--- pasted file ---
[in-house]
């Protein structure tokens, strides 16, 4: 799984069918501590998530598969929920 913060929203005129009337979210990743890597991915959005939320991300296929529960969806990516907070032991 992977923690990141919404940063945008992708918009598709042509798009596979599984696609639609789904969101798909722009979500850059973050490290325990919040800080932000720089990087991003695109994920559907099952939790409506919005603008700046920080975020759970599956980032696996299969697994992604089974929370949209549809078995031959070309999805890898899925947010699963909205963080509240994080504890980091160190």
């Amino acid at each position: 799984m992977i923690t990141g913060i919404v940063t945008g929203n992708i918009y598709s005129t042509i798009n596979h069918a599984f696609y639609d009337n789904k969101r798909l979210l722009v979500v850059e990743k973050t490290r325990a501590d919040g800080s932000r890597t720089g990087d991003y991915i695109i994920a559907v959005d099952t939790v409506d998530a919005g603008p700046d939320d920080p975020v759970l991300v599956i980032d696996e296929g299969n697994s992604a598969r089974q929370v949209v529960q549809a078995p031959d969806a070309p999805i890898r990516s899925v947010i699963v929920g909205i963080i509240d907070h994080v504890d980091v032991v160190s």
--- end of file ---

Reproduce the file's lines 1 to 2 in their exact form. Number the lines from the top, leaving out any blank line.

[in-house]
């Protein structure tokens, strides 16, 4: 799984069918501590998530598969929920 913060929203005129009337979210990743890597991915959005939320991300296929529960969806990516907070032991 992977923690990141919404940063945008992708918009598709042509798009596979599984696609639609789904969101798909722009979500850059973050490290325990919040800080932000720089990087991003695109994920559907099952939790409506919005603008700046920080975020759970599956980032696996299969697994992604089974929370949209549809078995031959070309999805890898899925947010699963909205963080509240994080504890980091160190």